August Reading

… which sounds entirely different from what it is meant to signify: the books I read in August.

There were not many of them; between conventions in London and conference-planning in Newcastle the only time I read at all was on trains. But I did manage to read a few things.

 

Robert Galbraith, The Silkworm: I’ve seen some positive reviews of this book that treat its portrayal of the publishing industry and its books within the book as revelatory, and I feel like I might be missing something? I did genuinely enjoy it though.

Diana Wynne Jones, Dark Lord of Derkholm, The Year of the Griffin, Howl’s Moving Castle, The Tough Guide to Fantasyland: I was involved in a Diana Wynne Jones conference that was to take place at the beginning of September (that it is now over is the only reason I’m able to post this thing now). I reread The Tough Guide and Dark Lord of Derkholm for my own paper, The Year of the Griffin because having reread DLoD I thought I might as well (and also it’s just good), Howl’s Moving Castle because I was moderating a panel about the adaptation to film (and would also be seeing the film for the first time in a long while). I feel that the proper response to weeks of thinking about the conference ought to be to not want to think about Jones for a while. Instead, I find myself contemplating a complete reread.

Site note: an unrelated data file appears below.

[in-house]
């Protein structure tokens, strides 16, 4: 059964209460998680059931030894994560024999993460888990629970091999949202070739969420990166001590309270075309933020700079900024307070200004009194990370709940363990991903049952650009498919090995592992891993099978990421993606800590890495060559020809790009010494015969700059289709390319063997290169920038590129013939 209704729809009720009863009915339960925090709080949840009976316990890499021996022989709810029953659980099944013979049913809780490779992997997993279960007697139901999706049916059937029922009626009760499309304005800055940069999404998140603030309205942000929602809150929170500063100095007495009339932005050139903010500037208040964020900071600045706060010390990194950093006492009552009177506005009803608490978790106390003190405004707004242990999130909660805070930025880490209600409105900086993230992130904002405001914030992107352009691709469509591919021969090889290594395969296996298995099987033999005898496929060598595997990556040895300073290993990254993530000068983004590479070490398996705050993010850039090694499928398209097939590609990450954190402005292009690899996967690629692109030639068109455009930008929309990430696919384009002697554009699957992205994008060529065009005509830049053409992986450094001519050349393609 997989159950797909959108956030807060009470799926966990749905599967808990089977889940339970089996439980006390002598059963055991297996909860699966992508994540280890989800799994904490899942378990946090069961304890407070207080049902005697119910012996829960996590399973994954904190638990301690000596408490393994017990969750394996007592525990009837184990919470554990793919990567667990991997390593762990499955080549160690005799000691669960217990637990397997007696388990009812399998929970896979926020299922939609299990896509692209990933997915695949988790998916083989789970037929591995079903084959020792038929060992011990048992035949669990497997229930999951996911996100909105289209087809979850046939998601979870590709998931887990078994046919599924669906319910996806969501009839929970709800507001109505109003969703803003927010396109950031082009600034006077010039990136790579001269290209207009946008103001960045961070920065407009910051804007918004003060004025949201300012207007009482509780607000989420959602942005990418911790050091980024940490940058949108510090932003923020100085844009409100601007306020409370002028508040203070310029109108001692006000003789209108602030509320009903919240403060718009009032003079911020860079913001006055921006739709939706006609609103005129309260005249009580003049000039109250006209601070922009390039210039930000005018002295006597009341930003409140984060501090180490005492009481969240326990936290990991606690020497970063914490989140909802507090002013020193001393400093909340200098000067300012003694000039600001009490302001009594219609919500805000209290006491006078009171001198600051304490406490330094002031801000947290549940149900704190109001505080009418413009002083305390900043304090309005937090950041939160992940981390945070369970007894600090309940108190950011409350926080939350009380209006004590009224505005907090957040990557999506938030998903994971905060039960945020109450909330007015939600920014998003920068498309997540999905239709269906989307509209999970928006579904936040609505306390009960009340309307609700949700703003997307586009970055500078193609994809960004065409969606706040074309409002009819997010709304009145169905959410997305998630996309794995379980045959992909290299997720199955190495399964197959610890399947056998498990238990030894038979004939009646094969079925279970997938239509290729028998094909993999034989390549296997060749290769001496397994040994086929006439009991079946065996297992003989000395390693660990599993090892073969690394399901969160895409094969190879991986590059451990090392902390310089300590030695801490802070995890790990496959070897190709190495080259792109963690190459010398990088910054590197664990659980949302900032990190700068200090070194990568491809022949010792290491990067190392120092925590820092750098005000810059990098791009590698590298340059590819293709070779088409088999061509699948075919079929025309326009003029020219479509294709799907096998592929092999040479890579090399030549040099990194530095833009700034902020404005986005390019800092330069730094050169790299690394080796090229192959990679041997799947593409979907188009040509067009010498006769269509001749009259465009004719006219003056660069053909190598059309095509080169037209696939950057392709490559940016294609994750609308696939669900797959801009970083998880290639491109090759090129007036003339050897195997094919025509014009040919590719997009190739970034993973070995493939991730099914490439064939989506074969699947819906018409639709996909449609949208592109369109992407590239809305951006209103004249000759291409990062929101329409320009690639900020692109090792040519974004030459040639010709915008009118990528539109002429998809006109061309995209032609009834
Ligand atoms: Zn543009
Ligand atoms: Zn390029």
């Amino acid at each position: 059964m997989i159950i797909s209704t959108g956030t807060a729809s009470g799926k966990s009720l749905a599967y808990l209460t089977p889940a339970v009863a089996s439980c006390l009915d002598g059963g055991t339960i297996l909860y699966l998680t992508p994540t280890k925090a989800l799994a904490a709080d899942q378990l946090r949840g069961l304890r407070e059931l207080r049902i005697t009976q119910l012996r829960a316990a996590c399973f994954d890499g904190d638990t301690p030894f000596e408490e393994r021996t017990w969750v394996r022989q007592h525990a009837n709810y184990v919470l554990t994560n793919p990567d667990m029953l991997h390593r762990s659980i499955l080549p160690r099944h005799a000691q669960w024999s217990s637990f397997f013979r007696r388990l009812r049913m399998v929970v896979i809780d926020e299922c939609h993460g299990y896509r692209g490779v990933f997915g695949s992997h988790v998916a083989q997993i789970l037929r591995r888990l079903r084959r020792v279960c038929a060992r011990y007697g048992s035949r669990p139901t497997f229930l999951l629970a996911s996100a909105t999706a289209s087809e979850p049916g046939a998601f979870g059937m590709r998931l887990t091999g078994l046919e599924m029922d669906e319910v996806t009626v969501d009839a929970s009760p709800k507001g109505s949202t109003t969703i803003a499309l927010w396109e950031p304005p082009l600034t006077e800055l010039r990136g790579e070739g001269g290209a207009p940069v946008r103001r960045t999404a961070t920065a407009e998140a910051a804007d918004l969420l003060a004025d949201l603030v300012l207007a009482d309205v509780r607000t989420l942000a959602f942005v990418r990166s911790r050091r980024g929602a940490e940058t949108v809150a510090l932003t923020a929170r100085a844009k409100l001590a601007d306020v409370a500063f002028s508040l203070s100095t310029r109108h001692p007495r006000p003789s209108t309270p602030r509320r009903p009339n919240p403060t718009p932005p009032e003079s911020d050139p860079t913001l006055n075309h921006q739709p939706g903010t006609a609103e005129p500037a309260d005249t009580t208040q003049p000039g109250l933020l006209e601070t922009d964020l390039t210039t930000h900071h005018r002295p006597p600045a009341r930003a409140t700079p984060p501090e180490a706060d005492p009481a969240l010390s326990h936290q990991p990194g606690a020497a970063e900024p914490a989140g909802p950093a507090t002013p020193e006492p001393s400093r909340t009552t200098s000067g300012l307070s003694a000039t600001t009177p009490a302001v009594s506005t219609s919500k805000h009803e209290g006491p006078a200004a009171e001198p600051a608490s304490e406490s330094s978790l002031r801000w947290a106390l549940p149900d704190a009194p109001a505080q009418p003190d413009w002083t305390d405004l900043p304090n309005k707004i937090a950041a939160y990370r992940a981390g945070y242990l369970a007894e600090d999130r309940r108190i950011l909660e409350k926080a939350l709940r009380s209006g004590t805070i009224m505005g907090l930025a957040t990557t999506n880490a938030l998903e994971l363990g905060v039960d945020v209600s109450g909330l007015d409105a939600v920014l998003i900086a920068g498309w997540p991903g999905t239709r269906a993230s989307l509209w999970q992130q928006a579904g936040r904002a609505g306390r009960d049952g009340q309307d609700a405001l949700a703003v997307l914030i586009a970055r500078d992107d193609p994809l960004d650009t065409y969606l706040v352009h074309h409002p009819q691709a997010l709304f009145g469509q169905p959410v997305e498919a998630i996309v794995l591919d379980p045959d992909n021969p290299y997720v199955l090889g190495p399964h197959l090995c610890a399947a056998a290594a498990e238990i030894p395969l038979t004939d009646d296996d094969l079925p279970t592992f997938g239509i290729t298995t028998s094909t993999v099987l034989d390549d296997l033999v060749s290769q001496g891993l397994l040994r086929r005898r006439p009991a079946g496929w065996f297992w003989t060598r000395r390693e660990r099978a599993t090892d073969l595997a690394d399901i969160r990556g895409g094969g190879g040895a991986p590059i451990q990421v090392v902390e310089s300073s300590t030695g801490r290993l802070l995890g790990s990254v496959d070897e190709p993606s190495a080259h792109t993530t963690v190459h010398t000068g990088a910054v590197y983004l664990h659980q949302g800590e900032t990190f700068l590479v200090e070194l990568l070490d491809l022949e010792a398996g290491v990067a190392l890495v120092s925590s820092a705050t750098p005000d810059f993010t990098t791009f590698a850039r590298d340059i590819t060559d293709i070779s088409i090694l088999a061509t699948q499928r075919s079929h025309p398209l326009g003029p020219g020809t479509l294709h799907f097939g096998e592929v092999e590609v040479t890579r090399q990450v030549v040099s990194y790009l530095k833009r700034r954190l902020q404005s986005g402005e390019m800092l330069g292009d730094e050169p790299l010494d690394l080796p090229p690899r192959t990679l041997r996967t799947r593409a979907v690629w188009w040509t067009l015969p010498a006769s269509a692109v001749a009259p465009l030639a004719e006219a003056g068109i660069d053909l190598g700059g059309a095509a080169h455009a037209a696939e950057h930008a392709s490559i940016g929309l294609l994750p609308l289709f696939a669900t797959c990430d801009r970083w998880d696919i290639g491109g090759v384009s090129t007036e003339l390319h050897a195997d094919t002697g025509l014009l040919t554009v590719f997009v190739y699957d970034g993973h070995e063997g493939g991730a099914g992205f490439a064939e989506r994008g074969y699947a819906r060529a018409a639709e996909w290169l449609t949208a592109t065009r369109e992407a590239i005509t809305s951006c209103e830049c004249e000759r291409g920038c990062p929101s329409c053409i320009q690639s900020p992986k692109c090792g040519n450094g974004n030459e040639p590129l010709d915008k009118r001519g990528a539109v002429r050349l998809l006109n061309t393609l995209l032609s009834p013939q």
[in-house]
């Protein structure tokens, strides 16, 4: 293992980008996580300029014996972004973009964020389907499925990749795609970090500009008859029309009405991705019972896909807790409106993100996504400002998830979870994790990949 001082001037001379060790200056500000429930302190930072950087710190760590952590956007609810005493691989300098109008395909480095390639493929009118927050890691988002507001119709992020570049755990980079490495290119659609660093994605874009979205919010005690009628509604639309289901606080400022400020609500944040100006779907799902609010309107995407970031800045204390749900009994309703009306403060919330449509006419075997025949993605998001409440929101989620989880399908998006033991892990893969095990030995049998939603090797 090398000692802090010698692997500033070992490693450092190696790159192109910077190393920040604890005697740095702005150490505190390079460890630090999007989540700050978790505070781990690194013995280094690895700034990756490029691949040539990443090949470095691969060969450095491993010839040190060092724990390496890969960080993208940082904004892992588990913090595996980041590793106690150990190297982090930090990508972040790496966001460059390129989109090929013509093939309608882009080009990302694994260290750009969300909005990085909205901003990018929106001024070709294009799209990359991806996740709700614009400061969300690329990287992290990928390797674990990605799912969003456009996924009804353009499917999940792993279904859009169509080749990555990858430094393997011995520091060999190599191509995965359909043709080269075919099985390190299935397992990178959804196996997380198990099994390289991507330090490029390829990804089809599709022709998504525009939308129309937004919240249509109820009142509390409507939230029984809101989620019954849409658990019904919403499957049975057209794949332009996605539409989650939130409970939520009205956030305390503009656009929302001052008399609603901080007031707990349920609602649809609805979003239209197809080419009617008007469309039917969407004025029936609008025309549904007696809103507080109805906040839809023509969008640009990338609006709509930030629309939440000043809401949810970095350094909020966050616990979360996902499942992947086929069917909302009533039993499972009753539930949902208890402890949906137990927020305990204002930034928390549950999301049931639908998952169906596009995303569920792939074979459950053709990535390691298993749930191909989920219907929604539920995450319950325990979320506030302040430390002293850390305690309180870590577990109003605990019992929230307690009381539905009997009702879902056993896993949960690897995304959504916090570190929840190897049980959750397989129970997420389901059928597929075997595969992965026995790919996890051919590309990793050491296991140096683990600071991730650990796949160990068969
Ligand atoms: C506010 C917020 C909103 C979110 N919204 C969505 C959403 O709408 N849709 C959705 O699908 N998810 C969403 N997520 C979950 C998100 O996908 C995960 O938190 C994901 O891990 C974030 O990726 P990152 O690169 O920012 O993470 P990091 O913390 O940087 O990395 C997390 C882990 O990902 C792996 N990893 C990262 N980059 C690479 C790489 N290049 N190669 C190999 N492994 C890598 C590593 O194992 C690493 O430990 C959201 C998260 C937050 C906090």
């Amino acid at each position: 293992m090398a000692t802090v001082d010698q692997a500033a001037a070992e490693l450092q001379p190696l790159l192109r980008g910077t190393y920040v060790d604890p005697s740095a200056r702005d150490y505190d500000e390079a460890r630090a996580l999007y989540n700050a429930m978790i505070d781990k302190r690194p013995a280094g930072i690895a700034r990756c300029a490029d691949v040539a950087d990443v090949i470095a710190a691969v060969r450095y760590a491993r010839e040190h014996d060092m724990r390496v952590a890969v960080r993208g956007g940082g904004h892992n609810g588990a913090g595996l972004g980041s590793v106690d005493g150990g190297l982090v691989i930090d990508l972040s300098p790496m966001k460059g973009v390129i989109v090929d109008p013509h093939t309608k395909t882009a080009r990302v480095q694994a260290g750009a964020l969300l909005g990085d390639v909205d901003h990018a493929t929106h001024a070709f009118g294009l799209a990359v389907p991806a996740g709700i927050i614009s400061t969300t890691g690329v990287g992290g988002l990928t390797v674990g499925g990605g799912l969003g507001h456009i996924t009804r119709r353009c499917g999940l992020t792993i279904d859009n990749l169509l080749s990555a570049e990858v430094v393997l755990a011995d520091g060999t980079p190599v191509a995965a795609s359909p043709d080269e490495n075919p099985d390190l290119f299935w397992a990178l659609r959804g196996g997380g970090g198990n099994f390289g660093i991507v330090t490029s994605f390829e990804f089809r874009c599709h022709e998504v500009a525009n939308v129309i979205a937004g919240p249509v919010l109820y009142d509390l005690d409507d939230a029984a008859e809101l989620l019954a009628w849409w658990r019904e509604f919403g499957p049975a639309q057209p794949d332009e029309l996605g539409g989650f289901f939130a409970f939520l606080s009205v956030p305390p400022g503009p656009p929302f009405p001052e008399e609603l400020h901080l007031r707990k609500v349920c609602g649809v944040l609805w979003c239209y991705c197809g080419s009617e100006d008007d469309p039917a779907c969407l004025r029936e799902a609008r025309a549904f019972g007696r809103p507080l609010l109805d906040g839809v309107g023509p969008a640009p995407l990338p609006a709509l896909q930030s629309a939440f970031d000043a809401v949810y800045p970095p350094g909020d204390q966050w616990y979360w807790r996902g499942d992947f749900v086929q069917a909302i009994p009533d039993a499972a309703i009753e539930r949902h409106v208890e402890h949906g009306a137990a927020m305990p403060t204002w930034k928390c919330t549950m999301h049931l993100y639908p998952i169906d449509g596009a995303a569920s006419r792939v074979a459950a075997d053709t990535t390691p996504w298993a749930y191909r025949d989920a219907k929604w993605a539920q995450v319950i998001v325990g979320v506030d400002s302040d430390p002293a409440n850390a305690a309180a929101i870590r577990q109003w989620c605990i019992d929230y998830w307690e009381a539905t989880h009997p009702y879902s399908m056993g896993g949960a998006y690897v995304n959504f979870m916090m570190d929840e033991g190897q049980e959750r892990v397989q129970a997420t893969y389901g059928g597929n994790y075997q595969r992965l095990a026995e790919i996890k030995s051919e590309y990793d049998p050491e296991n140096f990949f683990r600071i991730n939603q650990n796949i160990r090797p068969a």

Rainbow Rowell, Landline: I wrote about this here.

Nick Harkaway, Tigerman: Tigerman offers so much to unpack and play with that it’s the sort of thing that critics ought to love. And so much of it looks so obvious and over-drawn, and then the whole is salvaged by quiet, individual moments that have quite a lot of emotional power. I’ll be discussing this elsewhere at length, but for now I’m very glad it exists.

Bhajju Shyam, The London Jungle Book: I wrote about this here.

C.S. Lewis, The Voyage of the Dawn Treader, The Silver Chair, The Horse and His Boy, The Magician’s Nephew, The Last Battle: I have reached the Narnia and Postcolonialism bit of my thesis and there is far too much to work with.

Georgette Heyer, Regency Buck: I needed Heyer, because I was exhausted with moving, and this was all there was. It’s very far from being my favourite of her works, and I’d forgotten how irritating the main characters are. The Beau Brummel cameo is still great though.

 

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